I could trace out now on a map what I would call the Great-House region; passing south-westward into Belgravia, becoming diffused and sporadic westward, finding its last systematic outbreak round and about Regent's Park. The Duke of Devonshire's place in Piccadilly, in all its insolent ugliness, pleases me particularly, it is the quintessence of the thing, Apsley House is all in the manner of my theory, Park Lane has its quite typical mansions, and they run along the border of the Green Park and St. James's. And I struck out a truth one day in Cromwell Road quite suddenly, as I looked over the Natural History Museum; "By Jove!" said I, "but this is the little assemblage of cases of stuffed birds and animals upon the Bladesover staircase grown enormous, and yonder as the corresponding thing to the Bladesover curios and porcelain is the Art Museum, and there in the little observatories in Exhibition Road is old Sir Cuthbert's Gregorian telescope that I hunted out in the storeroom and put together." And diving into the Art Museum under this inspiration, I came to a little reading-room and found, as I had inferred, old brown books!
It was really a good piece of social comparative anatomy I did that day; all these museums and libraries that are dotted over London between Piccadilly and West Kensington, and indeed the museum and library movement throughout the world, sprang from the elegant leisure of the gentlemen of taste. Theirs were the first libraries, the first houses of culture; by my rat-like raids into the Bladesover saloon I became, as it were, the last dwindled representative of such a man of letters as Swift. But now these things have escaped out of the Great House altogether, and taken on a strange independent life of their own.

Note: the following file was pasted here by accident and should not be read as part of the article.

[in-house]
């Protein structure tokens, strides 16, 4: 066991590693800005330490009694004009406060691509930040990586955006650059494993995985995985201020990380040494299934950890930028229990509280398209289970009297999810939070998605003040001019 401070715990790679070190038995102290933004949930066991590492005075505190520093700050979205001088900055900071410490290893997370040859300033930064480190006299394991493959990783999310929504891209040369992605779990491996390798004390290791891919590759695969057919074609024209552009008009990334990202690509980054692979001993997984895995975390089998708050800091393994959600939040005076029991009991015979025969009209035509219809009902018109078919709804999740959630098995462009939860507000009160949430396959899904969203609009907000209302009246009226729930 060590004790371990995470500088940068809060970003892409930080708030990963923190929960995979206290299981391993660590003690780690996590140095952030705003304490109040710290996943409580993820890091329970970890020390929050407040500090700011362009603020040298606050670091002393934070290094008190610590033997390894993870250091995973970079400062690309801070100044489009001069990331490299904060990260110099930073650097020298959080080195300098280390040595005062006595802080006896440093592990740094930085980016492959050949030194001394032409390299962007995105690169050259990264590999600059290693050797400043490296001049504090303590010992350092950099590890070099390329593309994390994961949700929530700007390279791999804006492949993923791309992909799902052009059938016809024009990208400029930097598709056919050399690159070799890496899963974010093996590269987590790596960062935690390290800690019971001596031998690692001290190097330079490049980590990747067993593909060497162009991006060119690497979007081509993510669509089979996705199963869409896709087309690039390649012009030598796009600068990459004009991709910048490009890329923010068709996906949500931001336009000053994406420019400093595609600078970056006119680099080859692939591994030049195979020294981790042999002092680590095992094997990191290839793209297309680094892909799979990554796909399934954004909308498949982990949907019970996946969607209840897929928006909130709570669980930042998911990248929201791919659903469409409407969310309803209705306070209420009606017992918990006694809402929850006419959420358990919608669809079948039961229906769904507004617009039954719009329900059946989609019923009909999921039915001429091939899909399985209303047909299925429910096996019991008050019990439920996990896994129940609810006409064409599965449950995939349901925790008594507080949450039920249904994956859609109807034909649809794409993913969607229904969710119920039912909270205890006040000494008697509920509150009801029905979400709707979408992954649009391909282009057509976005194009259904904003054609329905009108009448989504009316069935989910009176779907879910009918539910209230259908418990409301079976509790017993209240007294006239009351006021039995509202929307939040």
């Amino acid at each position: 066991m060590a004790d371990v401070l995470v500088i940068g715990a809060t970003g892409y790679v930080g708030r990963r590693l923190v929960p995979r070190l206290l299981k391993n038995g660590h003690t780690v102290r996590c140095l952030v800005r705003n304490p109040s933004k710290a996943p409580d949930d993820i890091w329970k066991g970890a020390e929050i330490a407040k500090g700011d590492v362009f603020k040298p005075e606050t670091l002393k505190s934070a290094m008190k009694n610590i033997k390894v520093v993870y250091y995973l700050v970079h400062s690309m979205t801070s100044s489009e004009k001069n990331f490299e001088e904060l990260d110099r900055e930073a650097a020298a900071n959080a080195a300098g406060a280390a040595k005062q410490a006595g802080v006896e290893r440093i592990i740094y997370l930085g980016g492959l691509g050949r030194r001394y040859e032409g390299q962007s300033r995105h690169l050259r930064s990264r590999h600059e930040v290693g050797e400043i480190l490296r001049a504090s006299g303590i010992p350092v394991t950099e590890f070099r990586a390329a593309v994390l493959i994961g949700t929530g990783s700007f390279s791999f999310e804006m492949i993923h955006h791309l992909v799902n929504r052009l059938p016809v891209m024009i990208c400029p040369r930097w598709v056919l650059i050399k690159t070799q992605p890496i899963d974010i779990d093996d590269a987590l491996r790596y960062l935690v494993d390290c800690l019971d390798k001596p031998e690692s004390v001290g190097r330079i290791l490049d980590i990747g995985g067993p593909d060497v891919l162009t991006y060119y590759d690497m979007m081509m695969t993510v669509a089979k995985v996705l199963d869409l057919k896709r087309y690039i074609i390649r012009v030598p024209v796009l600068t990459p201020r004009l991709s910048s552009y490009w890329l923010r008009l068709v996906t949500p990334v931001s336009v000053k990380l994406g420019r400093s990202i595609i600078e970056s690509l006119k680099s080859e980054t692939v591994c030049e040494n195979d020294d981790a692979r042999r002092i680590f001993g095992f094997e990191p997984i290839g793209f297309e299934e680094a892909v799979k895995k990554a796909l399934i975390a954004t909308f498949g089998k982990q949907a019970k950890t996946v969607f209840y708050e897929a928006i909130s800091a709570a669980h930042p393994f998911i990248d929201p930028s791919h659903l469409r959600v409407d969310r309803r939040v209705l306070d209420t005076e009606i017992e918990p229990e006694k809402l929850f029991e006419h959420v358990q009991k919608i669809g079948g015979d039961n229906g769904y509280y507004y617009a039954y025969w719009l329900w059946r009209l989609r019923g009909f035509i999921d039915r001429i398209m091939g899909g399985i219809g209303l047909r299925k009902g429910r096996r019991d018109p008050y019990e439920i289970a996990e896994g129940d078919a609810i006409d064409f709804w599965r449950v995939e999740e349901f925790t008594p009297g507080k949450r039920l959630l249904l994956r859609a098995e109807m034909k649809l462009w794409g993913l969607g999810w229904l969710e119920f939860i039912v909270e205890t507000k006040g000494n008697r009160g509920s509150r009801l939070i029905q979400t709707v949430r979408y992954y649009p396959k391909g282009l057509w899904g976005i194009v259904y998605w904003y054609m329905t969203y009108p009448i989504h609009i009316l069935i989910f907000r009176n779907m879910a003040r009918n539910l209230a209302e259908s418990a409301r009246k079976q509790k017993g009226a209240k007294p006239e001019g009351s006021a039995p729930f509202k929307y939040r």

It is this idea of escaping parts from the seventeenth century system of Bladesover, of proliferating and overgrowing elements from the Estates, that to this day seems to me the best explanation, not simply of London, but of all England. England is a country of great Renascence landed gentlefolk who have been unconsciously outgrown and overgrown. The proper shops for Bladesover custom were still to be found in Regent Street and Bond Street in my early London days—in those days they had been but lightly touched by the American's profaning hand—and in Piccadilly. I found the doctor's house of the country village or country town up and down Harley Street, multiplied but not otherwise different, and the family solicitor (by the hundred) further eastward in the abandoned houses of a previous generation of gentlepeople, and down in Westminster, behind Palladian fronts, the public offices sheltered in large Bladesoverish rooms and looked out on St. James's Park. The Parliament Houses of lords and gentlemen, the parliament house that was horrified when merchants and brewers came thrusting into it a hundred years ago, stood out upon its terrace gathering the whole system together into a head.